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How To Keep Divorce From Ruining Your Credit

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Man holding credit card using laptop in kitchen
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Creditors aren’t interested in how property and bills are divided during divorce. If you have debt in joint accounts with your spouse, you are both responsible for paying it back.

Creditors are not legally bound to abide by your final decree of divorce. A judge’s order does not override what you owe your creditors and most attorneys don’t alert their clients to the potential for problems if one spouse does not follow the court order. Below are some tips that will help keep divorce from ruining your credit.

Difficulty: Hard
Time Required: One month

Here's How:

  1. Close joint accounts. Before you separate when possible, close all joint credit accounts. Closing them before divorce proceedings will keep an angry spouse from using the account and running up charges that you may later be held responsible for.
  2. Go from joint accounts to separate or individual accounts. You should seriously consider turning all credit cards, gas cards and any retail accounts into individual accounts. Doing this will mean not having to re-establish credit in your own name after the divorce because you will already have it. It can also cut down on the amount of friction once the divorce process starts.
  3. Settle with creditors. Offer to close the accounts by paying a smaller amount than is owed. If this is done, get a letter from the creditor that the account has been paid in full and a written promise that they will not file anything derogatory about the account to the credit reporting agencies.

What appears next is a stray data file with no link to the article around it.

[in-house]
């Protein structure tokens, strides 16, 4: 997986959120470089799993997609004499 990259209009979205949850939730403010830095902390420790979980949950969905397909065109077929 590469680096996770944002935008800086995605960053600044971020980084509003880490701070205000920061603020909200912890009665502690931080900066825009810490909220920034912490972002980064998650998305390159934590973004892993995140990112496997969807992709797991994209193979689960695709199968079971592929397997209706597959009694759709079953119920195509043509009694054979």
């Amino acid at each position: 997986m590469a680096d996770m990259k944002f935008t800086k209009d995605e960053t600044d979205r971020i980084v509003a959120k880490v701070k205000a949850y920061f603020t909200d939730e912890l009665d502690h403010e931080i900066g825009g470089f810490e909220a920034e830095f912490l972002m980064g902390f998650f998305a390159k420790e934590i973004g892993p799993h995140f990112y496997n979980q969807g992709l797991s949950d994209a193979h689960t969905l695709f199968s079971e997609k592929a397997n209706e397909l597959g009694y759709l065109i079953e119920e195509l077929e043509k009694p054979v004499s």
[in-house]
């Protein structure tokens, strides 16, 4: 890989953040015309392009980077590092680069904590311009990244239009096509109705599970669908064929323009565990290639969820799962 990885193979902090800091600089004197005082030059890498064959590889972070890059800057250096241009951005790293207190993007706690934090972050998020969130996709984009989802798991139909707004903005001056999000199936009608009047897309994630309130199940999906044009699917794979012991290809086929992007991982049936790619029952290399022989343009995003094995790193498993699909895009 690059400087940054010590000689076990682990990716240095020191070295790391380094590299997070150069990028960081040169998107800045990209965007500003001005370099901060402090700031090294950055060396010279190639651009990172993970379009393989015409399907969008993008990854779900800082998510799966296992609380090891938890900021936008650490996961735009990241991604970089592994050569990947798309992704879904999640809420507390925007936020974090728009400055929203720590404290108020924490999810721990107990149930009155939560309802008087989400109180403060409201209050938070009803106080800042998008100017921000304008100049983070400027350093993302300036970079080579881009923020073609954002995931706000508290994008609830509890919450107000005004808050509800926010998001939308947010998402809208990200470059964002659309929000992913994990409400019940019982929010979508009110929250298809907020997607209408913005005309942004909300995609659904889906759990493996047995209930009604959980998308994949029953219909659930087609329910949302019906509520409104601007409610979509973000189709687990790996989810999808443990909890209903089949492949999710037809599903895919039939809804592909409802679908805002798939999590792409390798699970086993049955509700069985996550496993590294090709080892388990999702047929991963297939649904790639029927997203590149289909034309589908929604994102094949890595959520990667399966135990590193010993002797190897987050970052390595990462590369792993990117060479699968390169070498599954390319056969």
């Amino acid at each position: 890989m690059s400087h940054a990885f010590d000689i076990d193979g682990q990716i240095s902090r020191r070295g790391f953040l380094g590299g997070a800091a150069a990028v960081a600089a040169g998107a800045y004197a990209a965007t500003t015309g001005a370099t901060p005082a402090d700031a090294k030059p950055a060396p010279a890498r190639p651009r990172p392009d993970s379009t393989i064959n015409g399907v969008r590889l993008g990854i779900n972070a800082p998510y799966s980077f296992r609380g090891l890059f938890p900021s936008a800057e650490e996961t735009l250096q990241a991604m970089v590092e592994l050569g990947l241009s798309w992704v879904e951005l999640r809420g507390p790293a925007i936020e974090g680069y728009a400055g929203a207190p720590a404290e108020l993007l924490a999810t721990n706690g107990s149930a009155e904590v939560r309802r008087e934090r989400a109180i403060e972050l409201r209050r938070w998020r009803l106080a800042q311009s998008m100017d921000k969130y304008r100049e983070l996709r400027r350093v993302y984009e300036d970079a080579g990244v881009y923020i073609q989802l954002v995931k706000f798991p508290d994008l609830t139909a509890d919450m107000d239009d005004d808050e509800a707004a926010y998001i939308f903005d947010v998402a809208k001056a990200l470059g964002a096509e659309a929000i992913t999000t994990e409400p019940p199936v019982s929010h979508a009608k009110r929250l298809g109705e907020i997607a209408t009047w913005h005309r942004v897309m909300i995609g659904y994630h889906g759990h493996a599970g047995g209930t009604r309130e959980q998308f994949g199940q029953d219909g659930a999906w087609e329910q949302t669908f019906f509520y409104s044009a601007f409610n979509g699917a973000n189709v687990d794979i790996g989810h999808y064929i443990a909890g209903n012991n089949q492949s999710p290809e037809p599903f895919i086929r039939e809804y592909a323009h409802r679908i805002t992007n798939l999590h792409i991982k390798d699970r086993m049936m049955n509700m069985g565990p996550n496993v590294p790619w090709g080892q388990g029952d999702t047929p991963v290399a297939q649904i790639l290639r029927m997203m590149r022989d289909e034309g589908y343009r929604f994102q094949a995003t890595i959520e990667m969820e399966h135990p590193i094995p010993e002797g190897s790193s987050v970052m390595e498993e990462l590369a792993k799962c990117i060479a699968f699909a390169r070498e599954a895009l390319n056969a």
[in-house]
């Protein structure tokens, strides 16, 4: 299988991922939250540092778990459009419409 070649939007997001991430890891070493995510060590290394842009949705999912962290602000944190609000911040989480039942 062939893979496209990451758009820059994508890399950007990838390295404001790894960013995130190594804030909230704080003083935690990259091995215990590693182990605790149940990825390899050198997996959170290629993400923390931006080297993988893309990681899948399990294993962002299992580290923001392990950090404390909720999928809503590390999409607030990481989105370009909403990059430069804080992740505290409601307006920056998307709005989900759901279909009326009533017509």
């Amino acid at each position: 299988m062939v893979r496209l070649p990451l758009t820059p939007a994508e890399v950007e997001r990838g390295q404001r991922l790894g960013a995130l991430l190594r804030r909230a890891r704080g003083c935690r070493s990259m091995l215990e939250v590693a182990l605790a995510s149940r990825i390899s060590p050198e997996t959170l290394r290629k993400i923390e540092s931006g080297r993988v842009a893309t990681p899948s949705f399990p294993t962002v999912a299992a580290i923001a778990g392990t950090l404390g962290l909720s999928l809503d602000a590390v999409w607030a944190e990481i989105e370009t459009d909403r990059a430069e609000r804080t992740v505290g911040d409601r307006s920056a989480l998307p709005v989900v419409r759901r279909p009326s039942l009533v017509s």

4. Freeze accounts. If you are not able to pay off or come to a settlement agreement regarding the balance owed this would be your best move. This will keep you from being able to use the account but will also protect you in the long run. Once the divorce is final, the balance owed on the account can be transferred to the party the court holds responsible for the debt. If the responsible party does not pay the debt then you don’t have to worry about it affecting your credit score.
  5. Contact your creditors. Alert them to the fact that you are going through a divorce. If there is a change of address, make sure they know it so that you will continue to receive bills from all joint accounts.
  6. Make sure all bills are being paid. Divorce proceedings can take months and all it takes is one late payment to hurt your credit. Even if you have to pay the minimum on accounts that you know will ultimately be your spouses responsibility it will be worth it.

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